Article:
Intraoperative Seizures Presenting as Refractory Hypotension
The most common hemodynamic change observed during seizures is sympathetic activation. We report an unusual manifestation of seizures as significant hypotension during neurosurgical procedure.
A young lady was scheduled for transcranial decompression of pituitary macroadenoma. Intravenous induction with propofol, fentanyl, and vecuronium; maintenance with air, oxygen, and sevoflurane; and routine monitoring was performed. Resection of the tumor was uneventful. At the time of skin closure, a sudden decrease in systolic blood pressure (BP) from 110 to 30 mm Hg without significant alteration in heart rate was observed. Intravenous fluids and 6 mg boluses of mephenteramine were administered to correct hypotension. When this failed, adrenaline 100 μg bolus was administered. This improved BP to the baseline level. There was no blood loss and venous air embolism was unlikely at this stage of surgery. However, as the BP failed to remain in normal range, dopamine infusion was started. She was shifted to the intensive care unit after stopping sevoflurane and neuromuscular blockade was reversed. She recovered from the anesthetic effect and was responsive to simple commands. At this stage, she developed a generalized tonic clonic seizure (GTCS) with acute hypotension (systolic BP of 40 mm Hg). Noradrenaline infusion was added to maintain BP along with midazolam infusion which promptly controlled the seizures. Electrocardiogram, cardiac enzymes, and echocardiography were normal and the inotropes were tapered over the next 30 minutes. She had no further seizures and was extubated.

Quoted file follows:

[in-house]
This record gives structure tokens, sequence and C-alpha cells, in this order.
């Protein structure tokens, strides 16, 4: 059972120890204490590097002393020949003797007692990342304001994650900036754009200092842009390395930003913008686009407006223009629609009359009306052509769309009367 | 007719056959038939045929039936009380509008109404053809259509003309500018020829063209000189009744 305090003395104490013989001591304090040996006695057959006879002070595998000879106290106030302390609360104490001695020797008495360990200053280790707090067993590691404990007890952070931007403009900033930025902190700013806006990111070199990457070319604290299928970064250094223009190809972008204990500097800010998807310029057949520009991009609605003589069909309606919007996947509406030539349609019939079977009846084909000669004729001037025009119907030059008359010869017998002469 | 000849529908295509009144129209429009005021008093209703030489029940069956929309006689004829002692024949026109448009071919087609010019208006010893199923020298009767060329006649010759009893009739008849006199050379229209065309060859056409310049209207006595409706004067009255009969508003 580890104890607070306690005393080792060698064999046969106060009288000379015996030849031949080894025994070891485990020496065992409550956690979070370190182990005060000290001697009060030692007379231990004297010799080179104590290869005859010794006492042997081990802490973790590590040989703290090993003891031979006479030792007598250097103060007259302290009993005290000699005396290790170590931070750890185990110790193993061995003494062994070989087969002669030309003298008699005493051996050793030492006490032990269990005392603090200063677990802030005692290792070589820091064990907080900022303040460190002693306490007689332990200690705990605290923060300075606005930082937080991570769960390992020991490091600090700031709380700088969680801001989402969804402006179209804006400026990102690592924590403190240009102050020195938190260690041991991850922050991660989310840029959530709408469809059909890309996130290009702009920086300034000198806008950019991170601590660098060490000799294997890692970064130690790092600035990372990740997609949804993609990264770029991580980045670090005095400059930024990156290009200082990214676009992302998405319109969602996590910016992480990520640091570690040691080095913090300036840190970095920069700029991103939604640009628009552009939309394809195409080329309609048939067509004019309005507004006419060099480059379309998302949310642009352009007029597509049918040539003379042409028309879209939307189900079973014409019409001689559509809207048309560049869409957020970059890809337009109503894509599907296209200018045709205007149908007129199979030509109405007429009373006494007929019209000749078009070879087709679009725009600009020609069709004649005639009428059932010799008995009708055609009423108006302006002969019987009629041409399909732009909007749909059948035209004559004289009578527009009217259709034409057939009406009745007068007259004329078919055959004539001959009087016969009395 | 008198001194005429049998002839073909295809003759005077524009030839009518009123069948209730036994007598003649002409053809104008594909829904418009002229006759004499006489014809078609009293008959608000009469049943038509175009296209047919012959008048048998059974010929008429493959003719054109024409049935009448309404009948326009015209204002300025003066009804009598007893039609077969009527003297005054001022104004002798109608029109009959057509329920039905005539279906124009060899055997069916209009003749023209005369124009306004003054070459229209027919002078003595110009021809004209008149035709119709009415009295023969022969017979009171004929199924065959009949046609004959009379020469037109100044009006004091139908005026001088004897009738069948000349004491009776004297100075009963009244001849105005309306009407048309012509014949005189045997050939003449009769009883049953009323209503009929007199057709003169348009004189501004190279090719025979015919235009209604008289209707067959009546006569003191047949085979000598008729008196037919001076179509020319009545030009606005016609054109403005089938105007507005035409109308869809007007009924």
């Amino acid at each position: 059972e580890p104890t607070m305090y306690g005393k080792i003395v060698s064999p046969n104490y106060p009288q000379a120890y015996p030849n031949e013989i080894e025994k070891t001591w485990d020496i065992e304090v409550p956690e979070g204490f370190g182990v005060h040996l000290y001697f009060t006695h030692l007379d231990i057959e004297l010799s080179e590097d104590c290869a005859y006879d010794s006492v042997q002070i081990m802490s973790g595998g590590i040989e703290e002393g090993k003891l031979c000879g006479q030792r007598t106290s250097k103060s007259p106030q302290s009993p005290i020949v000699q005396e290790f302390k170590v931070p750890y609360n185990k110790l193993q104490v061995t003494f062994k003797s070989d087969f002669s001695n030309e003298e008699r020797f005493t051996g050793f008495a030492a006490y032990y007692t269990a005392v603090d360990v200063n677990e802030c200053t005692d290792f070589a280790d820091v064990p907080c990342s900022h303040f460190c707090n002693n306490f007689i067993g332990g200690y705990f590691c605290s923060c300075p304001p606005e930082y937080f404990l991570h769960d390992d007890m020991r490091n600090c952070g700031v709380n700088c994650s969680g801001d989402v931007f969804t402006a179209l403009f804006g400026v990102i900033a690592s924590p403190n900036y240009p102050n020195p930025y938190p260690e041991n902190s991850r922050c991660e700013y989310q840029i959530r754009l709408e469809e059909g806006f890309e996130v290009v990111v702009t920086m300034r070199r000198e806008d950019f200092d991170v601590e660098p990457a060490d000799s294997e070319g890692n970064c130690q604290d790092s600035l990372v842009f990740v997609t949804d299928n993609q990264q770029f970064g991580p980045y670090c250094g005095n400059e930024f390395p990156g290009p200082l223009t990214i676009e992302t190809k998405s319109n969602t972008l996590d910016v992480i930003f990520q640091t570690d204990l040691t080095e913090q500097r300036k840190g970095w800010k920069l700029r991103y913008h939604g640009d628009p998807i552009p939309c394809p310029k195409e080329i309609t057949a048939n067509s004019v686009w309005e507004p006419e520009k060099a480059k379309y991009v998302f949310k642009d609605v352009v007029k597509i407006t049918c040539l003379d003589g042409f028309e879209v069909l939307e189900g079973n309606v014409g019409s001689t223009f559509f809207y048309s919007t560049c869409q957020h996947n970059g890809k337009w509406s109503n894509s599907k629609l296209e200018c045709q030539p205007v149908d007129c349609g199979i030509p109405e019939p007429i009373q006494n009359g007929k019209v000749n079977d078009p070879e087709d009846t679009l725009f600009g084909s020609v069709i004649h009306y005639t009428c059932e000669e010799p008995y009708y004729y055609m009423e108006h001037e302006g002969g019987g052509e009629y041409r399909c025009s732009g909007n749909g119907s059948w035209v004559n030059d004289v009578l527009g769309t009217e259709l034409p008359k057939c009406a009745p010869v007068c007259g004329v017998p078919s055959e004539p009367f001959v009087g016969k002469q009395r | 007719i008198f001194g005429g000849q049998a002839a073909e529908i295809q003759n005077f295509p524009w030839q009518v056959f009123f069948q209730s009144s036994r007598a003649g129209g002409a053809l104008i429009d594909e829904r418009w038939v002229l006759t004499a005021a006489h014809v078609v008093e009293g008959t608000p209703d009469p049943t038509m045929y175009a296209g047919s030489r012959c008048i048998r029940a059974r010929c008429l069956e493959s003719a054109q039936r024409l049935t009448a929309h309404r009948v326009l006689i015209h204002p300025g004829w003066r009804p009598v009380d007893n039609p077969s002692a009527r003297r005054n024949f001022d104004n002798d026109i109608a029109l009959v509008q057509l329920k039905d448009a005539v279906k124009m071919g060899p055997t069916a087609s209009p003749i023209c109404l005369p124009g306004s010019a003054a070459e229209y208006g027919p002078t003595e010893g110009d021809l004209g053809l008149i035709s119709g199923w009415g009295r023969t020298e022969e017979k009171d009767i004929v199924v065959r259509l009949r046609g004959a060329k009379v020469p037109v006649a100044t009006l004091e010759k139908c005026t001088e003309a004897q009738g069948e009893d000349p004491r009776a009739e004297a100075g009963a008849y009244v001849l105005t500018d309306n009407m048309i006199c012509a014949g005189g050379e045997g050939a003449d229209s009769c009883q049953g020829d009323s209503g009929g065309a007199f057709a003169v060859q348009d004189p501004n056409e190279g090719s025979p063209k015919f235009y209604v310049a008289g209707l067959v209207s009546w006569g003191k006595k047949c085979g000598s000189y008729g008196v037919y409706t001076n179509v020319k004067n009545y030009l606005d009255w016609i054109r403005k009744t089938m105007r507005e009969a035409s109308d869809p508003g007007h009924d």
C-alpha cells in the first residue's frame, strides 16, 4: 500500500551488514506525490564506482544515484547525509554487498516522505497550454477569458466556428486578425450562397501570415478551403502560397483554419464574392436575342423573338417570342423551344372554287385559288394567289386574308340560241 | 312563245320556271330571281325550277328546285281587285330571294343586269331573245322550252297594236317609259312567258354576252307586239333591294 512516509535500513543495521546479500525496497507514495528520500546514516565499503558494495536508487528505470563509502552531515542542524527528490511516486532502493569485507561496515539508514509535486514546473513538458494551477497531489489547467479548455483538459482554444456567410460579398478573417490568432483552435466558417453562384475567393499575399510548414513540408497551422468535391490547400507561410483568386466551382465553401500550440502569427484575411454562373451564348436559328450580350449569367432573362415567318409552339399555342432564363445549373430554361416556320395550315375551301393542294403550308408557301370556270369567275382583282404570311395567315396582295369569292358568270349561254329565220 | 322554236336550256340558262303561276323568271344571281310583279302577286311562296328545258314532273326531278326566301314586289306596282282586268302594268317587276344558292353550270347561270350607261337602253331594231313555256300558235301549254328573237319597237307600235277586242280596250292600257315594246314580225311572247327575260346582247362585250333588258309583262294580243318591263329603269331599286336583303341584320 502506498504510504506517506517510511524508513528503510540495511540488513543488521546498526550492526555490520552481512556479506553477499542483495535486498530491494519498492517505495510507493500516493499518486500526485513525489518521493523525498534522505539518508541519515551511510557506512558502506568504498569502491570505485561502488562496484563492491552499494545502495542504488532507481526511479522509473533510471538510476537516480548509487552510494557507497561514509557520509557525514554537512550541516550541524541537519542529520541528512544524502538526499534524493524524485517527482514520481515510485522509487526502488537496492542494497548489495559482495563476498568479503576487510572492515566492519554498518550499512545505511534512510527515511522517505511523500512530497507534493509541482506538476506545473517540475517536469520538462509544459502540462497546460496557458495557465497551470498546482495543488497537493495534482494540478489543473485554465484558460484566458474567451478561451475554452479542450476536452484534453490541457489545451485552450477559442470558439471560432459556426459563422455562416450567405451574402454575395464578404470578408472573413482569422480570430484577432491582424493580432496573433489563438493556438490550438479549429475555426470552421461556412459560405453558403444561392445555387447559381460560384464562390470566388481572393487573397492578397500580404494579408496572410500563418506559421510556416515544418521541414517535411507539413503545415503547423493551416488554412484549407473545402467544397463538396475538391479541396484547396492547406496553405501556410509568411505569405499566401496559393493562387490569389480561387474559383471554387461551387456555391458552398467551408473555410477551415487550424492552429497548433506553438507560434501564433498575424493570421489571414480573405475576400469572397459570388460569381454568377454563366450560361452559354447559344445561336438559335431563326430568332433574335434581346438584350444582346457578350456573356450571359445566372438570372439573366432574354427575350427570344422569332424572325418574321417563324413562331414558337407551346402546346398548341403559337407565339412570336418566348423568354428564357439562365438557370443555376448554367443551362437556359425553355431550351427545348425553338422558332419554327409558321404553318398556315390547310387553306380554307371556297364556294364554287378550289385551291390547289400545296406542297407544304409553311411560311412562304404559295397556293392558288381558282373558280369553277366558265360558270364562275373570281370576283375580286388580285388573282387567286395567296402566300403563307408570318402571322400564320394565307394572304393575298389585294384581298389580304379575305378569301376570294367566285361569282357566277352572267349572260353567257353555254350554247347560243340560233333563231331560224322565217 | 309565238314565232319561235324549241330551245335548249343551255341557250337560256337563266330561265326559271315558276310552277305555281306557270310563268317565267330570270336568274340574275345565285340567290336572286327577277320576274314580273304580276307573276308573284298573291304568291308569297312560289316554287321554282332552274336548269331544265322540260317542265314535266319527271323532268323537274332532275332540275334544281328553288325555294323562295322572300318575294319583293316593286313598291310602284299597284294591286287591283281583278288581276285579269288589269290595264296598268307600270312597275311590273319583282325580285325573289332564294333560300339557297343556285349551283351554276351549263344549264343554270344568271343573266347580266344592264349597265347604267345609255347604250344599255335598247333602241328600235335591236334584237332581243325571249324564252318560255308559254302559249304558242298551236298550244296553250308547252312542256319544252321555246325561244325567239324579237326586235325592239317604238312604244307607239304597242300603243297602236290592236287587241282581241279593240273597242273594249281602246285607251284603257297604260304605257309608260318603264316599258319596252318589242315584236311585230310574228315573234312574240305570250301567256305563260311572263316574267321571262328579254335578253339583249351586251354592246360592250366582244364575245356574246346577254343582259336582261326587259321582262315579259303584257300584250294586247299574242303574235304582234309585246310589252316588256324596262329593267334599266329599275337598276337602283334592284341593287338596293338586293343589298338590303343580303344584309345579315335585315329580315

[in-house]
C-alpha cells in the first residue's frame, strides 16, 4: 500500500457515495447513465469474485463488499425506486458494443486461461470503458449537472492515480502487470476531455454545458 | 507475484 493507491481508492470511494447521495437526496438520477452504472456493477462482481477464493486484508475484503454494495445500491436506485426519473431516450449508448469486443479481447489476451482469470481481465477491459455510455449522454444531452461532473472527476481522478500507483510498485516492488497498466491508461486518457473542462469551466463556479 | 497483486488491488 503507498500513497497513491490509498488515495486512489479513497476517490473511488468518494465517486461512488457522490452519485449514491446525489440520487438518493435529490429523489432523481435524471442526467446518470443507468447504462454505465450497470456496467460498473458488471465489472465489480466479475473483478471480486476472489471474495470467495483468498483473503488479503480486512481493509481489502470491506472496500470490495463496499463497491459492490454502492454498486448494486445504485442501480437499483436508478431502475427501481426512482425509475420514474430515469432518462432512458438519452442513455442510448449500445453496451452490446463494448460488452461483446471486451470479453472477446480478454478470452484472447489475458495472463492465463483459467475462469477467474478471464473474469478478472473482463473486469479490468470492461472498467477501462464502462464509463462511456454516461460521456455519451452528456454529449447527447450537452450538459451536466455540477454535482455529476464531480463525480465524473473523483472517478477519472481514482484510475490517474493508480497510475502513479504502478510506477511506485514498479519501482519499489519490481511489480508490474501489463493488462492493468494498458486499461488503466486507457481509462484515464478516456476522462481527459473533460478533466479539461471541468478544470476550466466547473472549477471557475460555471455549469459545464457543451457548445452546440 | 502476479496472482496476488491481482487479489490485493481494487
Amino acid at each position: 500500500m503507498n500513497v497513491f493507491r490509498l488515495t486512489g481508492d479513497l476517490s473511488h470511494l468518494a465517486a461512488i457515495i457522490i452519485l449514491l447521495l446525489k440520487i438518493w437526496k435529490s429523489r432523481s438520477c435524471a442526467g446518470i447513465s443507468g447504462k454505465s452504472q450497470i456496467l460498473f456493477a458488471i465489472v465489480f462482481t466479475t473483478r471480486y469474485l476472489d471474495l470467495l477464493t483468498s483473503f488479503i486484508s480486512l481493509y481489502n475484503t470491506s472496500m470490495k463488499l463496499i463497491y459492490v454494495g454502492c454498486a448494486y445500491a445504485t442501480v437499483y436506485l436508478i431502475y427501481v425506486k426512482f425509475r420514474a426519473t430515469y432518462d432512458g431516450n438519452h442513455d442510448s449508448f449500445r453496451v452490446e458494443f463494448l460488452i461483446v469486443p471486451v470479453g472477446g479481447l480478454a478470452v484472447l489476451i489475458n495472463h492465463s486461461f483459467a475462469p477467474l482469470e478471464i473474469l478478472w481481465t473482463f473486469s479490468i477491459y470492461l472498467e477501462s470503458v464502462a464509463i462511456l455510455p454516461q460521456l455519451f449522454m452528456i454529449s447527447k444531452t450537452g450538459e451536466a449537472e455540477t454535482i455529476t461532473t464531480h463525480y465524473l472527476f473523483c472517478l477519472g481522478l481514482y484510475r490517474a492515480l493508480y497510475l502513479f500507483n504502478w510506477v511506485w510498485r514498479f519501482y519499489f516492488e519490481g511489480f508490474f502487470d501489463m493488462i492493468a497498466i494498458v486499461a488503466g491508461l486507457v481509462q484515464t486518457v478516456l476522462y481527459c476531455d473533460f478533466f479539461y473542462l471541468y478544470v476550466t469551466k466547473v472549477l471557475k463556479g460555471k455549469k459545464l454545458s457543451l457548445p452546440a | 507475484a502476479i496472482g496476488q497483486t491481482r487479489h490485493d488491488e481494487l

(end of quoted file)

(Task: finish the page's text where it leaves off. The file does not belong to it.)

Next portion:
Sympathetic activation and parasympathetic suppression are the common manifestations after seizures.1 On the contrary, we observed acute hypotension during the occurrence of seizures. The first episode occurred during the intraoperative period and clinical manifestations were masked because of general anesthesia and muscle relaxation. On the second occasion, a GTCS occurred in the intensive care unit with concomitant hypotension of similar magnitude to the first episode. The hypotensive episodes in our patient were similar to that described by Bozorgi et al2 who documented significant postictal hypotension on noninvasive BP monitor following GTCS. Arterial BP monitoring, in our patient, provided more precise and real-time recording of BP. Occurrence of hypotension, although rare, may represent the other end of the spectrum of autonomic dysregulation following seizures. Unfortunately, electroencephalogram (EEG) could not be performed during these episodes to confirm seizure as a cause for hypotension. Clinical seizures during the second episode and similar hemodynamic manifestations on both occasions led us to believe that seizures were the most probable cause for hypotension. Autonomic dysfunction, cardiac arrhythmias, and central apnea have been implicated as the causative factors for sudden death in epilepsy.3 Lahtoo et al4 found that patients who are likely to develop sudden death in epilepsy had prolonged postictal generalized EEG suppression associated with GTCS. Hypotension caused by dysautonomia can produce cerebral hypoperfusion and prolong EEG suppression. This in turn can aggravate autonomic dysfunction leading to a vicious cycle.
To conclude, acute hypotension unexplainable by other causes can be a manifestation of seizure during anesthesia for neurosurgery. Rapid identification of seizure as a cause for abrupt hypotension and prompt treatment of seizures can correct this unusual complication.